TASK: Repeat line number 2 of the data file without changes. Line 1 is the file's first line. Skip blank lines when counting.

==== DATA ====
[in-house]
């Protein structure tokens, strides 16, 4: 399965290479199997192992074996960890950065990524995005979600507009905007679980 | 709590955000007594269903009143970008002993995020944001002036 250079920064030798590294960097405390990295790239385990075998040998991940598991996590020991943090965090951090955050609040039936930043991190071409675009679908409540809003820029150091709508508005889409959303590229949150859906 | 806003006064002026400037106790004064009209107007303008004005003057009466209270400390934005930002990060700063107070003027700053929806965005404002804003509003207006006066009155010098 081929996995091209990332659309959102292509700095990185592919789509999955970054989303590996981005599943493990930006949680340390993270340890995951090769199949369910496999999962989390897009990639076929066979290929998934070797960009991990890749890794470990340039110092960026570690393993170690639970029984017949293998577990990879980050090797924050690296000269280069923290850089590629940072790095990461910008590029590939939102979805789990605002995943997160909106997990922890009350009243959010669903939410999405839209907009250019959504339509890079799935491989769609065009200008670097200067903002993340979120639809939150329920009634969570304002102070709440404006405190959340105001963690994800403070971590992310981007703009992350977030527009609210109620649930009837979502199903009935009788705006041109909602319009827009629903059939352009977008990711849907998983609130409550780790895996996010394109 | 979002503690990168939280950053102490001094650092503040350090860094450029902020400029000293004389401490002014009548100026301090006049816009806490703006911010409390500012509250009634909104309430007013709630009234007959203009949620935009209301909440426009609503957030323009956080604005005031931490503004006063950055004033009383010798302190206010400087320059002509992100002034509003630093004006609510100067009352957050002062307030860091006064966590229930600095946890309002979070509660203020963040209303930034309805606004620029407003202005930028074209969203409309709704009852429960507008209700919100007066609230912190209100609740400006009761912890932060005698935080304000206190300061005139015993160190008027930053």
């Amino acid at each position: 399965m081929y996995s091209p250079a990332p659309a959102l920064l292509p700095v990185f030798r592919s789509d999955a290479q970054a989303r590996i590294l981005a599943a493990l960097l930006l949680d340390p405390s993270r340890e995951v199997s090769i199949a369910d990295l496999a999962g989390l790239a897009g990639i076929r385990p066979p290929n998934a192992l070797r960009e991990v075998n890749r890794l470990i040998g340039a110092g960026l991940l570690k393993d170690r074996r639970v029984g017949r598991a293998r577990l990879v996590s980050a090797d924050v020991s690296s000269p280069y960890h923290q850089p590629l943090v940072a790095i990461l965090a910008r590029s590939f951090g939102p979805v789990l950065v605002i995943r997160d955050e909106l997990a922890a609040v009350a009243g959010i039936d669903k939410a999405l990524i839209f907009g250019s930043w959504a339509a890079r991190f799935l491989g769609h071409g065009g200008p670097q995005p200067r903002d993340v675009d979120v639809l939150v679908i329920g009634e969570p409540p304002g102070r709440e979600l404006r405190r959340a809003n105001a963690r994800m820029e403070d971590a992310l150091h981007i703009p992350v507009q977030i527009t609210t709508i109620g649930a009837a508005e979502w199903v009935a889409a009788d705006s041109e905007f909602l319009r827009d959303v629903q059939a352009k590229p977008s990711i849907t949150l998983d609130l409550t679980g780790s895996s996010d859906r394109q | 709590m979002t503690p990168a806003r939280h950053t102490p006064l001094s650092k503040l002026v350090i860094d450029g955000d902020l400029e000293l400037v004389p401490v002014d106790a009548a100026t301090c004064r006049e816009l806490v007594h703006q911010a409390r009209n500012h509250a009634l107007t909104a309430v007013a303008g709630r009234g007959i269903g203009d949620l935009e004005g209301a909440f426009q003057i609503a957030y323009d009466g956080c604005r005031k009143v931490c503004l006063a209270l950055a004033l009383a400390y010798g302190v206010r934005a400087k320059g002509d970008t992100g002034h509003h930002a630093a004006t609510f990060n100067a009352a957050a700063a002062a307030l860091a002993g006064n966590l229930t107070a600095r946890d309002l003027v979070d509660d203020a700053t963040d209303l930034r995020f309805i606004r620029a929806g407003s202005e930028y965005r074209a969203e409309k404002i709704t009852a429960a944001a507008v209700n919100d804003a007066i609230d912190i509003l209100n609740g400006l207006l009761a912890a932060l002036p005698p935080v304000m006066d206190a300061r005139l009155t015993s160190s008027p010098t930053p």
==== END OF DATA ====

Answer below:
């Protein structure tokens, strides 16, 4: 399965290479199997192992074996960890950065990524995005979600507009905007679980 | 709590955000007594269903009143970008002993995020944001002036 250079920064030798590294960097405390990295790239385990075998040998991940598991996590020991943090965090951090955050609040039936930043991190071409675009679908409540809003820029150091709508508005889409959303590229949150859906 | 806003006064002026400037106790004064009209107007303008004005003057009466209270400390934005930002990060700063107070003027700053929806965005404002804003509003207006006066009155010098 081929996995091209990332659309959102292509700095990185592919789509999955970054989303590996981005599943493990930006949680340390993270340890995951090769199949369910496999999962989390897009990639076929066979290929998934070797960009991990890749890794470990340039110092960026570690393993170690639970029984017949293998577990990879980050090797924050690296000269280069923290850089590629940072790095990461910008590029590939939102979805789990605002995943997160909106997990922890009350009243959010669903939410999405839209907009250019959504339509890079799935491989769609065009200008670097200067903002993340979120639809939150329920009634969570304002102070709440404006405190959340105001963690994800403070971590992310981007703009992350977030527009609210109620649930009837979502199903009935009788705006041109909602319009827009629903059939352009977008990711849907998983609130409550780790895996996010394109 | 979002503690990168939280950053102490001094650092503040350090860094450029902020400029000293004389401490002014009548100026301090006049816009806490703006911010409390500012509250009634909104309430007013709630009234007959203009949620935009209301909440426009609503957030323009956080604005005031931490503004006063950055004033009383010798302190206010400087320059002509992100002034509003630093004006609510100067009352957050002062307030860091006064966590229930600095946890309002979070509660203020963040209303930034309805606004620029407003202005930028074209969203409309709704009852429960507008209700919100007066609230912190209100609740400006009761912890932060005698935080304000206190300061005139015993160190008027930053």